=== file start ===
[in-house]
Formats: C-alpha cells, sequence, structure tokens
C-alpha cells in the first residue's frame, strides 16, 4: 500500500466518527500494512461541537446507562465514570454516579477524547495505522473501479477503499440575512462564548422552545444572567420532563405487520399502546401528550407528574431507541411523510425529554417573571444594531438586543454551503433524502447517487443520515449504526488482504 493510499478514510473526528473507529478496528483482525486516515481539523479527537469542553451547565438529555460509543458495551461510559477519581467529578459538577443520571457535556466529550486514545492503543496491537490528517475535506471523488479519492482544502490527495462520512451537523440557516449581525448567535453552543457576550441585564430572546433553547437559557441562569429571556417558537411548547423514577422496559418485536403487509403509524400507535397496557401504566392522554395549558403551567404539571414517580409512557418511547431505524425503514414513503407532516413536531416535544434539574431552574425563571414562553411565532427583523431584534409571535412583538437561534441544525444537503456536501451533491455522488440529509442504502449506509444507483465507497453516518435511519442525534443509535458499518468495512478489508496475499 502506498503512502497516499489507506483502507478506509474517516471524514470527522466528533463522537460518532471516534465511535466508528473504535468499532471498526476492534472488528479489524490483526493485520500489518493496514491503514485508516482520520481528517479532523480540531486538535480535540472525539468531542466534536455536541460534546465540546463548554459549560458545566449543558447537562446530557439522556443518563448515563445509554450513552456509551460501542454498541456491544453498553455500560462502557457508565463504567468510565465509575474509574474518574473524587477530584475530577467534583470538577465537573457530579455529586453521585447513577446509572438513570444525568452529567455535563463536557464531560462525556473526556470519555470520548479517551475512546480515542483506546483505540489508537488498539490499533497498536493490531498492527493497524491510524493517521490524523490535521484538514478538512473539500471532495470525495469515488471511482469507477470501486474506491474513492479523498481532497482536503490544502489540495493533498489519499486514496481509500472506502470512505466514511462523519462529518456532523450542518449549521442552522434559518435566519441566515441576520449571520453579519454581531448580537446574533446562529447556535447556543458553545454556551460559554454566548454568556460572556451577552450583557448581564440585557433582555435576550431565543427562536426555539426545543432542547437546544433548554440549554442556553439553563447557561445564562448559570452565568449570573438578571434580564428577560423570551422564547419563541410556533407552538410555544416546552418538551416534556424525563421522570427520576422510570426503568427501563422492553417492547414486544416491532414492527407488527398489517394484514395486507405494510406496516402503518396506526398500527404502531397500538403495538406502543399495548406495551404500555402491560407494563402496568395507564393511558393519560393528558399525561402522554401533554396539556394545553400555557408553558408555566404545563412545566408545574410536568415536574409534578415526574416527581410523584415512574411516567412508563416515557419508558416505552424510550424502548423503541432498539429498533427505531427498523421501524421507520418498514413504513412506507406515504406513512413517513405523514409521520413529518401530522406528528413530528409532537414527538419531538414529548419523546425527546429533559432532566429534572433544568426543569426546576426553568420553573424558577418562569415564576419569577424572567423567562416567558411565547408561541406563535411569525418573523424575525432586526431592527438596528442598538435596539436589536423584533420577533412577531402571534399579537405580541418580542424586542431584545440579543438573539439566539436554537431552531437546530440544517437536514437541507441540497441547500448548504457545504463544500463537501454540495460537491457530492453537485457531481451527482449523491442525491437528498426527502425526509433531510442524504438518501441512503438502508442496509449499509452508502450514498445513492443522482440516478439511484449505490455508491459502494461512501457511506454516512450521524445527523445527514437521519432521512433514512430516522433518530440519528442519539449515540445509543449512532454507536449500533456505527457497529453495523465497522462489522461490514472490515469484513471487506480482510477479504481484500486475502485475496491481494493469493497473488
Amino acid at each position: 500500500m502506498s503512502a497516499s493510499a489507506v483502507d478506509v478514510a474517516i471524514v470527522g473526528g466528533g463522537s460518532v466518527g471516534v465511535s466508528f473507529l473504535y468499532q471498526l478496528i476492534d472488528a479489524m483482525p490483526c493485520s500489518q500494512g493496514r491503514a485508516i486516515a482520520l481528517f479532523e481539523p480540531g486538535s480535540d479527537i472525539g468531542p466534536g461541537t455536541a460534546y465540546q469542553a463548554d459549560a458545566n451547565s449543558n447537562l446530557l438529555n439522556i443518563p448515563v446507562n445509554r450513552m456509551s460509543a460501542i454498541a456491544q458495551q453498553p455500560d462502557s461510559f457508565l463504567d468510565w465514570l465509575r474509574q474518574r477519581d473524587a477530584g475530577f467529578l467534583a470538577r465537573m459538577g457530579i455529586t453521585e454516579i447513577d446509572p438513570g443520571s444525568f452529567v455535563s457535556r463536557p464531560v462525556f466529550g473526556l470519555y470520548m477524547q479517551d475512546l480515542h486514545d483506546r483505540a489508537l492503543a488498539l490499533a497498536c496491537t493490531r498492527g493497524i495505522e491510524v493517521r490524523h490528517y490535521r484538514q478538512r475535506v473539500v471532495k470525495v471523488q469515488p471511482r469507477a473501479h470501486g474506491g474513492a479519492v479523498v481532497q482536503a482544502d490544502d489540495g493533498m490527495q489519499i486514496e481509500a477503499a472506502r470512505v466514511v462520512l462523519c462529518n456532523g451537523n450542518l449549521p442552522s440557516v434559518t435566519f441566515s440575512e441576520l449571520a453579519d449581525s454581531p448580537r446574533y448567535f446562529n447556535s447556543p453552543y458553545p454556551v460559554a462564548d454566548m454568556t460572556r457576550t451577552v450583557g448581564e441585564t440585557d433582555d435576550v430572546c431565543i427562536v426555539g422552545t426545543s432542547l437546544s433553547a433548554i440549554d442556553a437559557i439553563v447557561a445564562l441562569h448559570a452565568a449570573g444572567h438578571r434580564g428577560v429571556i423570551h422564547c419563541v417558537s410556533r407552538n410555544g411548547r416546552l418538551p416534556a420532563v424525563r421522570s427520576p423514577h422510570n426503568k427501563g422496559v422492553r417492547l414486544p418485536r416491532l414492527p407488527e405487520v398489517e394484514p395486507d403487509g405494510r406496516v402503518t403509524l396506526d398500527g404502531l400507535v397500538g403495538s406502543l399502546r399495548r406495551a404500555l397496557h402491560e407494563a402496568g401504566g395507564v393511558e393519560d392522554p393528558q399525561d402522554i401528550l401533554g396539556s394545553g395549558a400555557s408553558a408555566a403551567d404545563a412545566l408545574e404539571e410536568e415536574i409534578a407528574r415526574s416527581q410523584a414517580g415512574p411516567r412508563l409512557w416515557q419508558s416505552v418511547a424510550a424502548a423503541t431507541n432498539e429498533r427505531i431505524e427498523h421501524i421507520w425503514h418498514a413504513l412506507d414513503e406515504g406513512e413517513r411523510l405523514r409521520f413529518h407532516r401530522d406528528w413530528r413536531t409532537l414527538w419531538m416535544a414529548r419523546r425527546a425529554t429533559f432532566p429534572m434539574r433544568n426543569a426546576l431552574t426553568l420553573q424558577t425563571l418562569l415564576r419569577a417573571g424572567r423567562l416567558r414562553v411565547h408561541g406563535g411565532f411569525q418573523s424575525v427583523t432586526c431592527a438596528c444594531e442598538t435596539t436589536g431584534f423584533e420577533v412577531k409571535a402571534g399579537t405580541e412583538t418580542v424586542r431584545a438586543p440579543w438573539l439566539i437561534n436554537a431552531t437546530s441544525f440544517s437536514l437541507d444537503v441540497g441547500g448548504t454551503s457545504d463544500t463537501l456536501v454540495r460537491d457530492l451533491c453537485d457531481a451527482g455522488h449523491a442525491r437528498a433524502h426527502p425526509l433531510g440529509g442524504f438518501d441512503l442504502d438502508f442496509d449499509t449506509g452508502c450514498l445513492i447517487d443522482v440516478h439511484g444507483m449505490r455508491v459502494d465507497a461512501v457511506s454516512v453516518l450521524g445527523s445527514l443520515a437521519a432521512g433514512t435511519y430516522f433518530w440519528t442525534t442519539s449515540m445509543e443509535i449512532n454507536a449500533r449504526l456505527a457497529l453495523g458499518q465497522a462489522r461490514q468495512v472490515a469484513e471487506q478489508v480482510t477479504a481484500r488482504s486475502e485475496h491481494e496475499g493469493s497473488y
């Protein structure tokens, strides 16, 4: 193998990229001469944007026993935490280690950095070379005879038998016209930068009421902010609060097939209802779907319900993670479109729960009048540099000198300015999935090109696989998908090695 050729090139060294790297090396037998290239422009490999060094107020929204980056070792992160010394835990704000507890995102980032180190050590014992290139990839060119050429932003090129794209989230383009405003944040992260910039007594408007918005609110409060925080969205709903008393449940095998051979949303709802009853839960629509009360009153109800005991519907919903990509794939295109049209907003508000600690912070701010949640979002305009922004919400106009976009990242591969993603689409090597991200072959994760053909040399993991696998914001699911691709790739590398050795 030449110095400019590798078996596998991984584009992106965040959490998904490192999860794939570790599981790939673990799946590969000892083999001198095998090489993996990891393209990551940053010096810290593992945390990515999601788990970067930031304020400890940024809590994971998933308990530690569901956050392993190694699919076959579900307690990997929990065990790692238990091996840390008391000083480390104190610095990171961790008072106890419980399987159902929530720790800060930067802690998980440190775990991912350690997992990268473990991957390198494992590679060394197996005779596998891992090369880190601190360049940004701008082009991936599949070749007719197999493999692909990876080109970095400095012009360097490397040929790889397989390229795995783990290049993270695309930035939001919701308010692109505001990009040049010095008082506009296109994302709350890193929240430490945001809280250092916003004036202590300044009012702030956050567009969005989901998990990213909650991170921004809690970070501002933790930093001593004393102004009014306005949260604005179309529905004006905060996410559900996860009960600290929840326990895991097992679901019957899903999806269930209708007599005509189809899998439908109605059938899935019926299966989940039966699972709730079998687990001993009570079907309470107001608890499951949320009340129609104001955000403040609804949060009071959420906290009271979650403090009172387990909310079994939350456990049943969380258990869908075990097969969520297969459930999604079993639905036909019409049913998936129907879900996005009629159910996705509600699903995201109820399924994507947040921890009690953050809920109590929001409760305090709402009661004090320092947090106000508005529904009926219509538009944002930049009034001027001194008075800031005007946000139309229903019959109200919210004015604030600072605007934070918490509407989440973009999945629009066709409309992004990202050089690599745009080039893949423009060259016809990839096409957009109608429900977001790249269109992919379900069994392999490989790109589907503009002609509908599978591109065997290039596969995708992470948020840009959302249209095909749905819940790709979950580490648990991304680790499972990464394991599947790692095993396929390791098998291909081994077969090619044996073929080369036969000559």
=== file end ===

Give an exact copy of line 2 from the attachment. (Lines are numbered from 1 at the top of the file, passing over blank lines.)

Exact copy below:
Formats: C-alpha cells, sequence, structure tokens